The Barcley Marathons is one of the most talked about extreme races in the world. See the movie at the Sid on Monday.

The Barcley Marathons an exhaustively entertaining documentary

Next Sid Docs instalment Monday, April 25

The Sid Docs film series continues at the Sid Williams Theatre with The Barkley Marathons: The Race That Eats Its Young on Monday April 25.

This oddly inspirational and funny sports documentary champions success in failure, fun in futility, and the joker who organizes it all.

Every year 40 runners come from around the world to a small town in Tennessee to test their limits in a cult-­like, quirky, and virtually impossible trail race. Created as a mockery of a historic prison escape, in 25 years, only 10 people have finished the Barkley Marathons at the time of the documentary’s filming. Through the competitor’s spectacular failures and unprecedented successes, this film contemplates the value of pain in a society that favours comfort.

Lazarus Lake, the co­founder of the Barkley, has been running ultra-marathons since the early 1970s with his cigarette­-laden, southern drawl and sardonic wit. As the mastermind of this race, his mission is to keep the Barkley at the absolute limit of human potential. For Laz, there is no point in presenting a challenge that does not include the possibility of failure.

Brett Maune, a physicist and past finisher, has his sights set on making history by beating the course’s speed record and becoming the first ever two­-time finisher. However, the arrival of unseasonably hot weather and Barkley “virgin” Jared Campbell, an engineer and top ultra runner, may ruin his plans.

An unknown average runner and glaciologist who winters in Antarctica, John Fegyveresi wants to outrun his past. After a harrowing string of tragedies, he upended his former mundane life and has spent the last five years trying to push himself and live life to its fullest.

With a secret application process, unknown start time, and a course that changes every year, Laz places hurdles to challenge these non-traditional athletes mentally as well as physically. The Barkley consists of five loops. To finish, runners must traverse 130 miles, 120,000 feet of elevation change, all within 60 hours. With only a map and compass on the unmarked and un­aided course, runners navigate their way through treacherous terrain to find hidden books as proof of following the route.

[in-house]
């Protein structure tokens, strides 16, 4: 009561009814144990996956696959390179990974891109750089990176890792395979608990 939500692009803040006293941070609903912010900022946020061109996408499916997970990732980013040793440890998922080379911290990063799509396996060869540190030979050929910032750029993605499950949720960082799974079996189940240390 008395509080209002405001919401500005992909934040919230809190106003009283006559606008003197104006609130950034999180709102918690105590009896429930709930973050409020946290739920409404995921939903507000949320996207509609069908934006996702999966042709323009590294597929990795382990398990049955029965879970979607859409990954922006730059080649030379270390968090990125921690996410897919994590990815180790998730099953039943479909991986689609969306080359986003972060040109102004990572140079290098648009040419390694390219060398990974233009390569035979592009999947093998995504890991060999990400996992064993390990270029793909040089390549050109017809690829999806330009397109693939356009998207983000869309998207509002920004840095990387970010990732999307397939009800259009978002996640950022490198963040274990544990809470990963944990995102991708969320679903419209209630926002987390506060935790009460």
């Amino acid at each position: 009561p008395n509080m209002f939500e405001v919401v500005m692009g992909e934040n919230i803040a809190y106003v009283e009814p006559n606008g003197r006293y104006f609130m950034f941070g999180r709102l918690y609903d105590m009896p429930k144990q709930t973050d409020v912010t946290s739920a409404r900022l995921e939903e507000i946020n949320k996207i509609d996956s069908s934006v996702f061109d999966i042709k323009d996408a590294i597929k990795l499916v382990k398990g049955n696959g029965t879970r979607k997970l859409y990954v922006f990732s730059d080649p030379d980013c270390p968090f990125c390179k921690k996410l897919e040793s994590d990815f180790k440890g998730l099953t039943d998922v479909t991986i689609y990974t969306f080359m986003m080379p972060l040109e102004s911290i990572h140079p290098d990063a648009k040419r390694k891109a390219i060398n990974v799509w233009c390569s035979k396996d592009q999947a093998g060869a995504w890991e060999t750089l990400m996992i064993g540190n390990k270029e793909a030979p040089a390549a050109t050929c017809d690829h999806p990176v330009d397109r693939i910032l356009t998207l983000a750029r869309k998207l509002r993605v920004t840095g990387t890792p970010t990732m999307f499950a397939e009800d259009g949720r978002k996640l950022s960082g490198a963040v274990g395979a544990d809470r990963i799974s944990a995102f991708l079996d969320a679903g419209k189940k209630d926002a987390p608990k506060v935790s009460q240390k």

In the middle of each loop, runners tunnel through the historic prison that ignited the idea for the Barkley. In 1977, James Earl Ray, the convicted assassin of Martin Luther King Jr., escaped from Brushy Mountain State Prison, into the Tennessee wilderness. He was captured 54 hours later, less than eight miles from the prison. Upon hearing of his failed attempt, Laz mockingly declared that he could run 100 miles in that same amount of time, and so, the Barkley Marathons race was born.

Throughout the first 24 hours a bugle echoes through camp to mark each failure of the 25 runners that have quit.

Brett and Jared, the two strongest competitors, have surprisingly teamed up and are in the lead. Brett’s worst fears, of Jared taking the course record from him, may come true. Farther behind, John is running much of the course on his own, and is battling fatigue, foot problems, and a time limit that looks to dampen his hopes of a finish. Caked in blood and mud, participants find value in being “out there,” tackling unfathomable feats, and pushing themselves to new limits.

As Laz explains, “People who go through this are better for it. They’re not made of better stuff than other people, but they’re better for what they’ve asked of themselves.”

The Barkley is a puzzle; at once drama, tragedy, and comedy. The movie follows unlikely athletes who face their demons, enter the deep woods of Tennessee, and refuse to turn back. Immersed in a real-­life southern gothic tale imbued with American history, the filmmakers capture spectacular failures and mythic successes. The Barkley Marathons: The Race That Eats Its Young will enthral a wide audience with its absurdist, sardonic, and unusually inspiring story.

Tickets for this film are $5 for the general public and $3 for members (plus applicable handling fees). Purchase in person at the Ticket Centre Tuesday to Saturday from 10 a.m. to 4 p.m., by phone 250.338.2430, or online at


Sid Williams Theatre Society


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